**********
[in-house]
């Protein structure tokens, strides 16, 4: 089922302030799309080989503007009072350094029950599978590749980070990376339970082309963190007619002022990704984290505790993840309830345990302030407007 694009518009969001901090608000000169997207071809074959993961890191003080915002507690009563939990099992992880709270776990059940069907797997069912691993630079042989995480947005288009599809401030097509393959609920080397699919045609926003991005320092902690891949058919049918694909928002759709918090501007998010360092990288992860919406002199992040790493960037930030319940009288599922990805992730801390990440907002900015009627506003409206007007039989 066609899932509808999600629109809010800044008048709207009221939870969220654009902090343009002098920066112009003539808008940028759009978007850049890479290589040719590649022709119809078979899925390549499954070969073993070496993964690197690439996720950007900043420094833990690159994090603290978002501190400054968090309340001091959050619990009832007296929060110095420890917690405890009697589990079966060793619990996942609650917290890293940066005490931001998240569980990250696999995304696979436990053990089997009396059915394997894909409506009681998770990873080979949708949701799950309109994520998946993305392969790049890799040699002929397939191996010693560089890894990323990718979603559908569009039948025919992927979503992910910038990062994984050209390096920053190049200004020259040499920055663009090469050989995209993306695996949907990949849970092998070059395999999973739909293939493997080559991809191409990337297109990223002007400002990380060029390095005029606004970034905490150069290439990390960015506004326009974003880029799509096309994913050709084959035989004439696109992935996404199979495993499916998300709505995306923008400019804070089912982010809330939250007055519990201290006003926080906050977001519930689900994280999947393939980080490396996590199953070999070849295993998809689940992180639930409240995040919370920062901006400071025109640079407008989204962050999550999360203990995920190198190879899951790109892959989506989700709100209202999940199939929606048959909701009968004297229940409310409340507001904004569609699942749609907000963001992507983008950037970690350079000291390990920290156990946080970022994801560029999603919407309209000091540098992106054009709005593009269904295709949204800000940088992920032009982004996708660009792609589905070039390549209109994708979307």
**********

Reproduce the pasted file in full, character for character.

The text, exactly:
[in-house]
């Protein structure tokens, strides 16, 4: 089922302030799309080989503007009072350094029950599978590749980070990376339970082309963190007619002022990704984290505790993840309830345990302030407007 694009518009969001901090608000000169997207071809074959993961890191003080915002507690009563939990099992992880709270776990059940069907797997069912691993630079042989995480947005288009599809401030097509393959609920080397699919045609926003991005320092902690891949058919049918694909928002759709918090501007998010360092990288992860919406002199992040790493960037930030319940009288599922990805992730801390990440907002900015009627506003409206007007039989 066609899932509808999600629109809010800044008048709207009221939870969220654009902090343009002098920066112009003539808008940028759009978007850049890479290589040719590649022709119809078979899925390549499954070969073993070496993964690197690439996720950007900043420094833990690159994090603290978002501190400054968090309340001091959050619990009832007296929060110095420890917690405890009697589990079966060793619990996942609650917290890293940066005490931001998240569980990250696999995304696979436990053990089997009396059915394997894909409506009681998770990873080979949708949701799950309109994520998946993305392969790049890799040699002929397939191996010693560089890894990323990718979603559908569009039948025919992927979503992910910038990062994984050209390096920053190049200004020259040499920055663009090469050989995209993306695996949907990949849970092998070059395999999973739909293939493997080559991809191409990337297109990223002007400002990380060029390095005029606004970034905490150069290439990390960015506004326009974003880029799509096309994913050709084959035989004439696109992935996404199979495993499916998300709505995306923008400019804070089912982010809330939250007055519990201290006003926080906050977001519930689900994280999947393939980080490396996590199953070999070849295993998809689940992180639930409240995040919370920062901006400071025109640079407008989204962050999550999360203990995920190198190879899951790109892959989506989700709100209202999940199939929606048959909701009968004297229940409310409340507001904004569609699942749609907000963001992507983008950037970690350079000291390990920290156990946080970022994801560029999603919407309209000091540098992106054009709005593009269904295709949204800000940088992920032009982004996708660009792609589905070039390549209109994708979307």